Forests are huge, rich, and diverse
One recent paper in Nature estimated that there are more than 3 trillion trees across the world. These span 60,000 different species. And forests are more than just trees, of course. The vast majority of terrestrial species—including 80% of amphibians and 75% of birds—use forests for habitat.
Forests cover 31% of earth's land surface. Across the globe, there are more than 60,000 species of trees.
In total, forests cover just more than 4 billion hectares, or 31% of earth's land surface. A third consists of primary forest, where there is no visible impact of humanity. And fully half of the world's forests are at least still "relatively" intact.
Deforestation is slowing—but not slowing enough
More than a third of the world's 60,000 tree species are included on the IUCN Red List, indicating their threatened status. And the greatest threat is land clearing: since 1990, 420 million hectares have been cut for the sake of farming and ranching and urban development. To put that in perspective: an area of forest larger than India has been cut over the past 30 years. Per day, that's as an area the size of the city of Philadelphia.
There is some good news: Deforestation rates are slowing. In the 1990s, 16 million hectares were being cleared each year. Over the last half decade, though, the rate is down to 10 million hectares per year.
Over thirty years, humans have cleared 420 million hectares of forest, though the rate of cutting has slowed—from 16 million hectares per year in the 1990s to 10 million hectares per year now.
There is regrowth, but not enough
At the same time we are cutting down forests, new forests are growing. Sometimes that's thanks to human planting; sometimes it's due to trees overtaking abandoned agricultural fields. The net loss of forests over the past 30 years is 178 million hectares. Unfortunately, as deforestation slows, so too do the rates of forest expansion.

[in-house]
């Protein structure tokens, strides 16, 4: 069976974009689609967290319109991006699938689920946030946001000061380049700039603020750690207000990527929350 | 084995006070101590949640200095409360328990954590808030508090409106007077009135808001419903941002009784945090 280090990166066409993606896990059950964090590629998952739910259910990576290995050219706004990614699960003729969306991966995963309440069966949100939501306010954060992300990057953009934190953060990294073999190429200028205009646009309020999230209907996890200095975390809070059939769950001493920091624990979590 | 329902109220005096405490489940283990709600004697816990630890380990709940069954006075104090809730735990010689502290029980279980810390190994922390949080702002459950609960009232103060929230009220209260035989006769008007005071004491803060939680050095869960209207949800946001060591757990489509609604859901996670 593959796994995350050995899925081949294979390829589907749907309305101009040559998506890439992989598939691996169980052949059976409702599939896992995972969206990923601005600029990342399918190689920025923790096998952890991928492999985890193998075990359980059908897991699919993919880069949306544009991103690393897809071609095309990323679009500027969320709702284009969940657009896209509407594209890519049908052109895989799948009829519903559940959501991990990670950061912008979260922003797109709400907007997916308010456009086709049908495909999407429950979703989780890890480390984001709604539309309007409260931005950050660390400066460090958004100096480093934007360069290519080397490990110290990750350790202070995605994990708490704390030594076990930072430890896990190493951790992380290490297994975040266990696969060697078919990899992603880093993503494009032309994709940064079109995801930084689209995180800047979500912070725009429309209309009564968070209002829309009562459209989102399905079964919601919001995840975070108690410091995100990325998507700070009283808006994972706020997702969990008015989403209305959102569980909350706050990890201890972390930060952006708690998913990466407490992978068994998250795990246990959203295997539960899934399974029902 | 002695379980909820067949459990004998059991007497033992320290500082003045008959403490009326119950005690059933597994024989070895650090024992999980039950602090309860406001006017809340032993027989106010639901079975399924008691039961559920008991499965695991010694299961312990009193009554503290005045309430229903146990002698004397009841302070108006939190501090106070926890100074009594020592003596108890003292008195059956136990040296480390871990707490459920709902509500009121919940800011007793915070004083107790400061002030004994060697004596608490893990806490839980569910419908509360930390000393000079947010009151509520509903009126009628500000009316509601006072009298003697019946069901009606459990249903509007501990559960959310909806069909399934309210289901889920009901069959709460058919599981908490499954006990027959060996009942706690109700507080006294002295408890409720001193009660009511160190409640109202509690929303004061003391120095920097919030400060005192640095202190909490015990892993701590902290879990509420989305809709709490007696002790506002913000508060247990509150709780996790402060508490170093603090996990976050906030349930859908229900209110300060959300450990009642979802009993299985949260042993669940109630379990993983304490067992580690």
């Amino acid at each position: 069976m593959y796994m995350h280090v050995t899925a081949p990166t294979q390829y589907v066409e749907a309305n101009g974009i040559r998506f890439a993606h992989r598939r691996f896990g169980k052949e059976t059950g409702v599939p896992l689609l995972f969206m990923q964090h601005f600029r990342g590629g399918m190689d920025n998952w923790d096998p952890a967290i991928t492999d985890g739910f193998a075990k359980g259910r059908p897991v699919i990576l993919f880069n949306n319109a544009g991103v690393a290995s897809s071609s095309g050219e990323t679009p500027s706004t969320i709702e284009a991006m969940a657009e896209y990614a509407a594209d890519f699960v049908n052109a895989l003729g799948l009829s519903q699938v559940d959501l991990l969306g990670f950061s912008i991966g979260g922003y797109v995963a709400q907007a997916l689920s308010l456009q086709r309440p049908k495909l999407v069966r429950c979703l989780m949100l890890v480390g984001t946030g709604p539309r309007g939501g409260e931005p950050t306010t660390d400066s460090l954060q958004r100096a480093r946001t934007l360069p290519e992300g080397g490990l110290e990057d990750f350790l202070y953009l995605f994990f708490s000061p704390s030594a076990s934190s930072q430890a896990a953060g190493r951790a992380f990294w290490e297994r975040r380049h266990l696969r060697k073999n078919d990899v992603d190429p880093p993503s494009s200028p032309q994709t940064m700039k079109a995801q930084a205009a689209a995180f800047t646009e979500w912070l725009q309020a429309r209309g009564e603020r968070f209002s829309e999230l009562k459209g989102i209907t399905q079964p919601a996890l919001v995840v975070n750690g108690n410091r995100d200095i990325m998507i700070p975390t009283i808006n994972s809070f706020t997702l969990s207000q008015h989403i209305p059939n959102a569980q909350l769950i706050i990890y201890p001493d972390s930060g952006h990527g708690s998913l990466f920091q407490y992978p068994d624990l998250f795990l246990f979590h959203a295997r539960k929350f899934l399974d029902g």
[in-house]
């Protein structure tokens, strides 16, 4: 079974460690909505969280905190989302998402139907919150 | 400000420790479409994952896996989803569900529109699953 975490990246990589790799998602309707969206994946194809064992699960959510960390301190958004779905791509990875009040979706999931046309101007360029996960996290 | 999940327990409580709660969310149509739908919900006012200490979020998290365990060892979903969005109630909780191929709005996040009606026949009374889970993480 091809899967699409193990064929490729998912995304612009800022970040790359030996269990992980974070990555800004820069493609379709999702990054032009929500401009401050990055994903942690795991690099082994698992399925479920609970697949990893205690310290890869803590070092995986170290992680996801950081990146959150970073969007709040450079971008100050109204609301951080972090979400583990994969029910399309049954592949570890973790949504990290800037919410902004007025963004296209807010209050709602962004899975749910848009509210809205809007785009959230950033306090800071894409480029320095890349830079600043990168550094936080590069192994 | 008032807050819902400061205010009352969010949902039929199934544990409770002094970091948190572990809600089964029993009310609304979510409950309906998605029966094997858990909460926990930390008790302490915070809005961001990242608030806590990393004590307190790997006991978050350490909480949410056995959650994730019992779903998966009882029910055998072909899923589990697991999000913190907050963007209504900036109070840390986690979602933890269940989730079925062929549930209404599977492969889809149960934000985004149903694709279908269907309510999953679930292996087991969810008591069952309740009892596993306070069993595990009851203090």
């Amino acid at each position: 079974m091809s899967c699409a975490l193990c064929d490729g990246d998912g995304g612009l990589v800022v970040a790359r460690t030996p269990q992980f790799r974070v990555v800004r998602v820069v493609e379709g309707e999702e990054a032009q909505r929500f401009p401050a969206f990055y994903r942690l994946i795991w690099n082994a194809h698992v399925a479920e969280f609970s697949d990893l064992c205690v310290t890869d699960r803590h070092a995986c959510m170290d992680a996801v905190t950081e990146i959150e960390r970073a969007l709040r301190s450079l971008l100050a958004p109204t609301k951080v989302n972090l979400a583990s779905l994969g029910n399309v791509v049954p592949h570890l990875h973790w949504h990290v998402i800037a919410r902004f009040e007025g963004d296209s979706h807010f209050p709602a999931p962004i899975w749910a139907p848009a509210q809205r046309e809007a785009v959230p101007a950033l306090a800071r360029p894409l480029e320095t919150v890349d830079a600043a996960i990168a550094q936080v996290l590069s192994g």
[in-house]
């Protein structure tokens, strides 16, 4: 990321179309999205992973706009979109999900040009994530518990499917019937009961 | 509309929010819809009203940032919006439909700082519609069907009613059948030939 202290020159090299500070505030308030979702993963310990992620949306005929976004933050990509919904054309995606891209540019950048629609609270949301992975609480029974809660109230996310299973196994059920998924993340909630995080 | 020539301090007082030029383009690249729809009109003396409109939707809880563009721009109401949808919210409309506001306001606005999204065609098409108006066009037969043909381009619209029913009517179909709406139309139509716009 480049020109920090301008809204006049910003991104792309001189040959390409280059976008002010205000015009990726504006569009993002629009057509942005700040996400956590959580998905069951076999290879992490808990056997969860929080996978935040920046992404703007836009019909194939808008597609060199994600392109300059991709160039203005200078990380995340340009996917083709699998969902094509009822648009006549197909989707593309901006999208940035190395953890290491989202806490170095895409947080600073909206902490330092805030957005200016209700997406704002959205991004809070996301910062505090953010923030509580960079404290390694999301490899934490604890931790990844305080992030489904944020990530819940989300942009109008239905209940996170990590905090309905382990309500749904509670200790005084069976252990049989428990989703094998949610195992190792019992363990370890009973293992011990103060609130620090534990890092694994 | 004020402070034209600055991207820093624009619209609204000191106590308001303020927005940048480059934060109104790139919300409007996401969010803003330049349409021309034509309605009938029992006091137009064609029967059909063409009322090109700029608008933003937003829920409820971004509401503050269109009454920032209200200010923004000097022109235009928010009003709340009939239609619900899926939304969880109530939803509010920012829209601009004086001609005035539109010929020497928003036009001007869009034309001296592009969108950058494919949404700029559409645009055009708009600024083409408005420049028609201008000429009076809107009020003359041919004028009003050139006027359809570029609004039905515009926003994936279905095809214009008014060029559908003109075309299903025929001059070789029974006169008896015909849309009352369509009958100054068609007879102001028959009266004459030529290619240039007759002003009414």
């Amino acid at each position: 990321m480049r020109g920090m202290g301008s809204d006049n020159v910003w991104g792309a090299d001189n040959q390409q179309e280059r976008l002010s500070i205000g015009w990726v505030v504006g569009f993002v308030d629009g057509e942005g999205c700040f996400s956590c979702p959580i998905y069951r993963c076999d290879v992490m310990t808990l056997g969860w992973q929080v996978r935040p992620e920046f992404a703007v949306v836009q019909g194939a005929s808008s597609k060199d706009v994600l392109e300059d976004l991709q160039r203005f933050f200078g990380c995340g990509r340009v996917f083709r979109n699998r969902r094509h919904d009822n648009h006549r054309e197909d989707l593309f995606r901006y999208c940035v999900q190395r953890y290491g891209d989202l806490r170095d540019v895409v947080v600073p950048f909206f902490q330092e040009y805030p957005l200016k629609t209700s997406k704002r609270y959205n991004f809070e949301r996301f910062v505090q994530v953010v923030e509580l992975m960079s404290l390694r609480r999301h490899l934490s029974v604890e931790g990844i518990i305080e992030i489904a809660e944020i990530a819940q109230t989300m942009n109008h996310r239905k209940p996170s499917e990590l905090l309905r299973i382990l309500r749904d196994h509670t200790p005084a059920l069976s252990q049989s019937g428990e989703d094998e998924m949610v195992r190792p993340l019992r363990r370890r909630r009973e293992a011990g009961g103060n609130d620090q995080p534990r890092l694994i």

Nor is this a one-for-one deal: The new forests often consist of plantation rows of non-native species. That means less biodiversity and less habitat for other species. And less help for climate change: Scientists have found that primary forests are better than young forests at storing carbon.
Agriculture is a problem
There are various reasons to clear forests: to build cities and infrastructure. To gain access to land you want to mine. But one study of tropical and subtropical forests found that, by far, agriculture was the leading cause of forest loss. Small-scale subsistence farming accounted for a third of deforestation; and large-scale farming—particularly cattle ranching, soy farming, and palm-oil plantations—accounted for another 40%.
This satellite imagery from NASA shows how agriculture has begun to eat away at the uncut edges of the Amazon rain forest:
Protection is needed
Just under a fifth of the world's forest—18%, or 700 million hectares—is legally protected. These forests are inside national parks or game reserves or other specially designated zones. In South America, where deforestation rates were once the world's worst, 31% of forests are now protected, a higher rate than any other continent. (In Europe only 5% are protected.) Forests at northern latitudes are, in generally, less protected, putting their unique ecosystems at higher risk.
The Intergovernmental Panel on Climate Change has concluded that preventing deforestation is, right now, a more urgent climate-change priority than planting new forests. One proven strategy for protecting forests is empowering indigenous people, who own and manage 40% of the world's intact ecosystems. One of our projects supports the Ticuna community in Peru to protect their forests. One indicator of the effectiveness of this strategy: this is our most efficient project, in dollars per ton of carbon offset.
For more information on deforestation, check out the State of the World's Forests 2020 report from the UN Food and Agriculture Organization. All the above figures are drawn from the report, unless otherwise noted.
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